Office of the Attorney General
AG Conway Takes Keep Kentucky Kids Safe Message to Henry Clay High School

Press Release Date:  Thursday, February 05, 2015  
Contact Information:  Daniel Kemp
Deputy Communications Director
502-696-5659 (office)
 


FRANKFORT, Ky. – Attorney General Jack Conway took his Keep Kentucky Kids Safe program to Lexington today, sharing his message about the dangers of prescription drug abuse and heroin with students at Henry Clay High School.  Joined this morning by Dr. Karen Shay, a mother from Morehead, Ky., who lost a daughter to prescription drug overdose, Attorney General Conway warned approximately 400 students about an epidemic that is devastating families across the Commonwealth.

“I care deeply about our kids and keeping them healthy and away from drugs are issues that I am passionate about,” Attorney General Conway said.  “I continue to be moved and inspired by courageous parents, like Karen Shay, who travel with me with me as part of our Keep Kentucky Kids Safe program.  It’s because of Karen, and the countless other parents like her who have lost children to prescription drug abuse, that we must remain vigilant in our efforts to combat this scourge.”

Nationally, drug overdose is the leading cause of accidental death in the United States.  A report released in 2013 from the nonprofit Trust for America’s Health lists Kentucky as having the third-highest rate of fatal overdoses in the country – the vast majority from prescription pills.  According to the Kentucky Office of Drug Control Policy, in 2013, 722 deaths in Kentucky were determined to be from a drug overdose.  Additionally, Fayette County saw the largest increase in overdose fatalities in 2013 than any other Kentucky county, with 86 deaths compared to 74 in 2012.   

In many parts of Kentucky, heroin is now replacing prescription painkillers as the drug of choice because it is also an opiate, it’s cheaper to get and it mimics the same high people get from crushing and injecting opioid painkillers.  Of the 722 drug overdose-related deaths in 2013, 230 were attributed to heroin.

“Drug abuse isn’t discriminatory,” Shay said.  “It doesn’t care about race, gender, age, or social status.  We make choices every day of our lives, and those choices have consequences.  I’m here today to encourage you to make the right choices.”

Since launching the Keep Kentucky Kids Safe program in 2010 with the Kentucky Office of Drug Control Policy, Kentucky Pharmacists Association, National Association of Drug Diversion Investigators, Operation UNITE and concerned parents, General Conway and his partners have alerted more than 45,000 students, teachers and parents to the dangers of abusing prescription drugs and heroin.

“As attorney general, Mr. Conway has sought to use his platform to protect Kentucky consumers, protect children from sexual predators, and help address the growing drug problem in our beautiful state,” said Greg Quenon, principal at Henry Clay High School.  “The drug issue impacts us all, white or black, male or female, rich or poor.  The Blue Devils are excited to have Attorney General Conway speak with us about this issue, so that our students can go back out into our school and local community better informed and equipped to be leaders on this important topic.”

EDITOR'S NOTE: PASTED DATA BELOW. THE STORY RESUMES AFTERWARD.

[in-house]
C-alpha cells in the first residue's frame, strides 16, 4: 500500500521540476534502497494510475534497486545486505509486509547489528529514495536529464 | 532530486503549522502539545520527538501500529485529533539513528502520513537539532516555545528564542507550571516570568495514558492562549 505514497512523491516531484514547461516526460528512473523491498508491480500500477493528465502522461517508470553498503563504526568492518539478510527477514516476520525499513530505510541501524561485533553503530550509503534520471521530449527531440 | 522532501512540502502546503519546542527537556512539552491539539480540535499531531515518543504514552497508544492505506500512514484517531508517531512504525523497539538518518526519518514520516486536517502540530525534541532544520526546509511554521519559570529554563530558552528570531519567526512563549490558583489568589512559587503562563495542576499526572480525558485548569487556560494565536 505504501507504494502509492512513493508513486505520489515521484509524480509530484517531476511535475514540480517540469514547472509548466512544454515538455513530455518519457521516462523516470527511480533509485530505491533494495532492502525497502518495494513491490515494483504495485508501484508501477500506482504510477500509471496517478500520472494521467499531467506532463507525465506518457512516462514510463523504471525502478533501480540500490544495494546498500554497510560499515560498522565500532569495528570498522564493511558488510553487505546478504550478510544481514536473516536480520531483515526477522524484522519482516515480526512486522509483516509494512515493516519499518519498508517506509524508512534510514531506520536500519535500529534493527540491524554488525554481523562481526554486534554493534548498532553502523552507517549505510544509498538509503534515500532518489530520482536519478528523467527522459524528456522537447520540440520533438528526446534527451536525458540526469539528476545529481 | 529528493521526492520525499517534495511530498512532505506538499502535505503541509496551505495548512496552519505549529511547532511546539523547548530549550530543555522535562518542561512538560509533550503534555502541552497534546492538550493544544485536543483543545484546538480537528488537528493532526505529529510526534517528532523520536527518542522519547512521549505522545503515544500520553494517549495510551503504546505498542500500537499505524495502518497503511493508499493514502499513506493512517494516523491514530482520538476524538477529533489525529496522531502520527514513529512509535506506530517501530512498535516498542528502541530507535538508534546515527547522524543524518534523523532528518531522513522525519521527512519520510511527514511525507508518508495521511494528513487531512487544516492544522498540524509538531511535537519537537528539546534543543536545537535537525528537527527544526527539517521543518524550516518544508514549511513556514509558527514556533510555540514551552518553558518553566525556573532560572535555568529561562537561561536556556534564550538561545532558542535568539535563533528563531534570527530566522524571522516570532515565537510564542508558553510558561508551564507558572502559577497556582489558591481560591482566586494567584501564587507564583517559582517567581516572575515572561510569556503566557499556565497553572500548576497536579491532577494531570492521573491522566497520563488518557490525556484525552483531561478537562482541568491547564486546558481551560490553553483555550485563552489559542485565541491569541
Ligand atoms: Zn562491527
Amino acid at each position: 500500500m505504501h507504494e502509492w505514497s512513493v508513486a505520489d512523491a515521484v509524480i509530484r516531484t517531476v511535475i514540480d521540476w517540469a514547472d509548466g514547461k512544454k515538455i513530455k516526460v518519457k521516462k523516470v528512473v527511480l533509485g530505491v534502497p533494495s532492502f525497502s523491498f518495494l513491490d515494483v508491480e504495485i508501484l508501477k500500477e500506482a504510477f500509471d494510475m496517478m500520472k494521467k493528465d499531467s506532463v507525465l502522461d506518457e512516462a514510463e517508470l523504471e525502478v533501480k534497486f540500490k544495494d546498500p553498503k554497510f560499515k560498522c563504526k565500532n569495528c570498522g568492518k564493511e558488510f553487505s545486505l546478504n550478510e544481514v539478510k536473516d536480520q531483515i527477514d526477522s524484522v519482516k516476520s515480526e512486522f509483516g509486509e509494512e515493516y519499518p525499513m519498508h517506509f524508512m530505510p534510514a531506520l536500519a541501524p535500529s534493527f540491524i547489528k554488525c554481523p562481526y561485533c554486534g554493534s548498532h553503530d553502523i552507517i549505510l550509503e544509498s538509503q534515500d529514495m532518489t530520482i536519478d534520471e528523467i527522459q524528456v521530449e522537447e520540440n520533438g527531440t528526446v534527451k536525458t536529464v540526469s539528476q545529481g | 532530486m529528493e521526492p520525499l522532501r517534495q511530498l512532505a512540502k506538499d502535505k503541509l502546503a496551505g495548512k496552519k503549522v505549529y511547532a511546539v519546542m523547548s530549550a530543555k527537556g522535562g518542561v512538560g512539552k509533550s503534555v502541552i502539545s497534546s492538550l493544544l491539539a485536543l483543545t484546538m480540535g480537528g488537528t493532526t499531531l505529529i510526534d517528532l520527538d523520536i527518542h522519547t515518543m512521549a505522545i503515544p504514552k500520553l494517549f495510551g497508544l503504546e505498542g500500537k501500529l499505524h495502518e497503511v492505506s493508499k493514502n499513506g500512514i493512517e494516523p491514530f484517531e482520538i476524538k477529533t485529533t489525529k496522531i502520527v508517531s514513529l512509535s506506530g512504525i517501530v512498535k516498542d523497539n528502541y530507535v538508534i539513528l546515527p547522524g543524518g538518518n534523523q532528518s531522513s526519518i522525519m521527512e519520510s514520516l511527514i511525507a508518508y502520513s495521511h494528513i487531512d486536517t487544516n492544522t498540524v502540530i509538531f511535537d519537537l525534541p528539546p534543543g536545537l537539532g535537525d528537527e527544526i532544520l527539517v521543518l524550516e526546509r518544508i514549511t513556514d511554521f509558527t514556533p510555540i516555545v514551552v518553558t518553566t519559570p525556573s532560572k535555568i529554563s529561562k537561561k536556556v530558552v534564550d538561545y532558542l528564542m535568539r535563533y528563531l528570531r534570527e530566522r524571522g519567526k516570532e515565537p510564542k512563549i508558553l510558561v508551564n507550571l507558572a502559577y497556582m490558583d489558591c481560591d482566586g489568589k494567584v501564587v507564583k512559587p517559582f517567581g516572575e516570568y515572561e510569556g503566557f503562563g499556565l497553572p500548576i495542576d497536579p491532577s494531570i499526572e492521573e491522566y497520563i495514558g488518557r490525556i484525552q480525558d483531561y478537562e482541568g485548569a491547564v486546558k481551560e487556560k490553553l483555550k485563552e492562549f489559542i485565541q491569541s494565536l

Kentucky continues to make progress in its fight against the epidemic of prescription drug abuse. According to the 2012 Kentucky Incentives for Prevention School Survey, the percentage of Kentucky teens misusing prescription drugs has dropped dramatically over the past four years.

Additionally, the latest report from the Substance Abuse and Mental Health Services Administration shows the non-medical use of prescription pain relievers among all age groups in Kentucky is down and the state is below the national average for prescription drug abuse.

Prescription Drug Diversion Efforts
Attorney General Conway launched Kentucky’s first and only statewide prescription drug abuse prevention task force in August 2009.  The task force has been involved in more than 450 prescription drug diversion investigations, including Operation Flamingo Road, the state’s largest prescription drug bust that resulted in the arrest of more than 500 people.

General Conway also worked closely with Governor Beshear, House Speaker Stumbo, Senate President Stivers and other lawmakers to win passage of landmark legislation in 2012 to prevent the abuse and diversion of prescription pills in the Commonwealth.  Since passage of HB 1, overdose deaths in Kentucky declined for the first time in a decade and half of the state’s pain management clinics have closed their doors.

In January 2014, General Conway announced that more than $32 million recovered in settlements with two pharmaceutical companies is being used throughout Kentucky to expand substance abuse treatment, including opiate addictions.  The settlement funds are being used to create a new treatment center for adults, treatment scholarships, a grant program for new adolescent treatment beds and/or centers, and expanded treatment services for adolescents.

In addition to the work being done here in the Commonwealth, Attorney General Conway reached across party lines to work with Attorney General Pam Bondi in Florida to ensure that her state implemented an electronic prescription drug monitoring system similar to Kentucky’s KASPER system.  Together they have worked to shut down the pill pipeline between Florida and Kentucky and to see that all 50 states have prescription drug monitoring programs in place and that all of the programs can share data across state lines.

You can follow Attorney General Conway on Twitter @kyoag, visit the Attorney General’s Facebook page or view videos on our YouTube channel.